Investing vs. Money Management

By Joseph Reinke, CFA, CEO of FitBUX

Business Insider recently published an article detailing an interview with one of the most famous investors of all time, Jim Rogers.  This article details how Jim Rogers does not believe in diversification.

“Well, I know that people are taught to diversify. But diversification is just something that brokers came up with, so they don’t get sued. If you want to get rich… you have to concentrate and focus.” – Jim Rogers

I agree 100% with Jim, but when it comes to money management, most consumers don’t understand what Jim is referring to so I want to take a minute in this article to clarify a few things:

  •       1)  Why most people say they are “diversifying” but in reality don’t have the ability to do so and have “all their eggs” in one basket; and
  •       2)  The difference between investing and money management.

My Money Management Strategy Diversifies My Assets, What Do You Mean I’m Not Diversified?

Investopedia defines diversification as “a risk management technique that mixes a wide variety of investments within a portfolio. The rationale behind this technique contends that a portfolio constructed of different kinds of investments will, on average, yield higher returns and pose a lower risk than any individual investment found within the portfolio.”

For diversification to “work” you have to hold a large array of different assets and cannot have one asset dominate your asset portfolio…this is why most Americans who believe they are following a diversified strategy really are not.

For example, many Americans who have financial assets to invest, also own a house.  For this example, let’s assume you have a home with $250,000 in equity.  To be “properly” diversified, let’s assume that one asset should not make up more than about 5% of your portfolio, which most investment professionals would argue would still be on the high side.  That means that to “properly” diversify your entire portfolio of assets, you would have to have a total of $5.0 million, and that is just with $250,000 in home equity.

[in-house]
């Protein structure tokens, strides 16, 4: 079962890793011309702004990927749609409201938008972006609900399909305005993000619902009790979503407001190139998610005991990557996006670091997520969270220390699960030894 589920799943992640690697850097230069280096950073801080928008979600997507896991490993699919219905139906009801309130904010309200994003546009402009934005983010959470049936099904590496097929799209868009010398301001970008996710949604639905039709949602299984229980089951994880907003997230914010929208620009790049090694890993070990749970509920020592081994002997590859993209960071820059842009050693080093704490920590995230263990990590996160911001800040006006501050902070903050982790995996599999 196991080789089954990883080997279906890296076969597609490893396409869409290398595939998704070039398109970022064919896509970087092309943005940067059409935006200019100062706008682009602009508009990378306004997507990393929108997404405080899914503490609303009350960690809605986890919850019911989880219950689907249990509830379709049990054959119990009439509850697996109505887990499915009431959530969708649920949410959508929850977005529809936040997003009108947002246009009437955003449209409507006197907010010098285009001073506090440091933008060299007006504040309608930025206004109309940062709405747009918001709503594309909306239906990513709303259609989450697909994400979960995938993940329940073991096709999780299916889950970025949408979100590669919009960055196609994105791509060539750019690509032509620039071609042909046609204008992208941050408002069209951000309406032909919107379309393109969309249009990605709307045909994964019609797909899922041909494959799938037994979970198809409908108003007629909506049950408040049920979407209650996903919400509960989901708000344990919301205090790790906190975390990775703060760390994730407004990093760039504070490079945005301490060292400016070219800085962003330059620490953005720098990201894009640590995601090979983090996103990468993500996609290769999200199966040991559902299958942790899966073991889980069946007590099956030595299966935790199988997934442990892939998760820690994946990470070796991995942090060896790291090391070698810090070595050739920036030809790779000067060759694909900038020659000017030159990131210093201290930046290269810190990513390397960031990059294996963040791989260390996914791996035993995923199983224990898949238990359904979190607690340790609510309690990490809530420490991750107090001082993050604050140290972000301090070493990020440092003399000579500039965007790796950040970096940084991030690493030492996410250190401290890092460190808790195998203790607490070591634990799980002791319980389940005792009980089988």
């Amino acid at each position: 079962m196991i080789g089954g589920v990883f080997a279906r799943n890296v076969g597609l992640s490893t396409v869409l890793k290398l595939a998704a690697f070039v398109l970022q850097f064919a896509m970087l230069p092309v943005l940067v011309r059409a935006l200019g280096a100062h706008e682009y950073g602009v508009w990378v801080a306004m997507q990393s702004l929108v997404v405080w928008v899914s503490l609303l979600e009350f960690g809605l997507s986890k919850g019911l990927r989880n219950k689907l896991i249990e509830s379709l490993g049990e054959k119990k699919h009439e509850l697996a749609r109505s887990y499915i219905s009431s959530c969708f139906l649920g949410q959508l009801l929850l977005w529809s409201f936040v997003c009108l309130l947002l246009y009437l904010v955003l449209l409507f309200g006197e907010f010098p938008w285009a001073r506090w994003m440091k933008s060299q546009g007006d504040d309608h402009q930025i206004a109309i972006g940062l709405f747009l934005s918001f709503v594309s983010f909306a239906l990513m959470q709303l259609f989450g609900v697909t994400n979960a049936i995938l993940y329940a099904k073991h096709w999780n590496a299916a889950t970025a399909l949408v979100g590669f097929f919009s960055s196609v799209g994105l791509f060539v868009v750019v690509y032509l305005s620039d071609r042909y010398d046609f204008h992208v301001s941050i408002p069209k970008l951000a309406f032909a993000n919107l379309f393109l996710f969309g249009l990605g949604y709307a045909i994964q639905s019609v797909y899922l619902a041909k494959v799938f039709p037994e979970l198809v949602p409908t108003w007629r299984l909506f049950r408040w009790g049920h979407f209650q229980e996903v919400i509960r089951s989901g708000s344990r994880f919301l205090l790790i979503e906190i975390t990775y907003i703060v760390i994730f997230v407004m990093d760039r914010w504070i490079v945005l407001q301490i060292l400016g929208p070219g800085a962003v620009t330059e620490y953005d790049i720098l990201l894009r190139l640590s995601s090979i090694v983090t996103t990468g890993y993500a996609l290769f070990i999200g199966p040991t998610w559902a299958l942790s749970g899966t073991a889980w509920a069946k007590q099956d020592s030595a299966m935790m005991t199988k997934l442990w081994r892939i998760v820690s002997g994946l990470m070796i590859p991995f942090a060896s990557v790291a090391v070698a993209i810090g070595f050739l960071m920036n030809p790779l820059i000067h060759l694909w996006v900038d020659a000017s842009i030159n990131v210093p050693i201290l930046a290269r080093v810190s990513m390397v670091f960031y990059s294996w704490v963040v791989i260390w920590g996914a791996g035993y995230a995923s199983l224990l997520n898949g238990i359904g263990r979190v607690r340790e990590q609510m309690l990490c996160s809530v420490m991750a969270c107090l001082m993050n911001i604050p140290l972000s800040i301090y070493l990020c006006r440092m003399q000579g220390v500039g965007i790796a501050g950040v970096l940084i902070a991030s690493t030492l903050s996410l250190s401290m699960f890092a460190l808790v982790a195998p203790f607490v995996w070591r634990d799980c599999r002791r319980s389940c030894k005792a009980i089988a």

Obviously, a vast majority of Americans have nowhere near that amount of money.  It’s not uncommon to meet people that have 40% - 90% of their net worth in their primary residence.  I’ve heard some say that equity in a home doesn’t count.  Their reasoning is that it’s their “home” and not a financial asset.  However, the bottom line is its’ an asset. 

So, should you try to diversify or listen to Jim Rogers?  It depends on your goals...

Investing vs. Money Management

I’ve often heard people say, “I used a financial advisor but he didn’t know what he was doing. I didn’t get the returns that I wanted” or “I lost money on my investments.”  People say this because they have a misconception of what a financial advisor’s job is.  His job is to manage your money, which entails reducing the risk based on your situation and to do so with the money you gave him to manage (i.e., he helps you diversify your assets). 

Consumers often think financial advisors are supposed to pick the next “hot” stock that earns 30% a year. After all, that is their profession, is it not?  No, it is not; their profession is money management not investing.  Investing is what Jim Rogers is talking about in his interview.  It is a full time job that requires extreme skill and dedication.  If you want to invest, you should not pay someone to do it.  You should be the one doing it and if you are doing it do it properly that is.

I wrap up with a quote that was told to me when I was about ten years old regarding investing:

“True investors take risk and understand that risk.  They hedge the risk by studying and dedicating their lives to finding the right investments to purchase.  However, they know the risk is always there and could lose everything.  Bottom line is, if you are an investor you must have faith in your abilities but be prepared to go bankrupt if everything goes south on you.”

If investing doesn’t suit your style, keep it simple and/or pay a financial advisor to manage your money.

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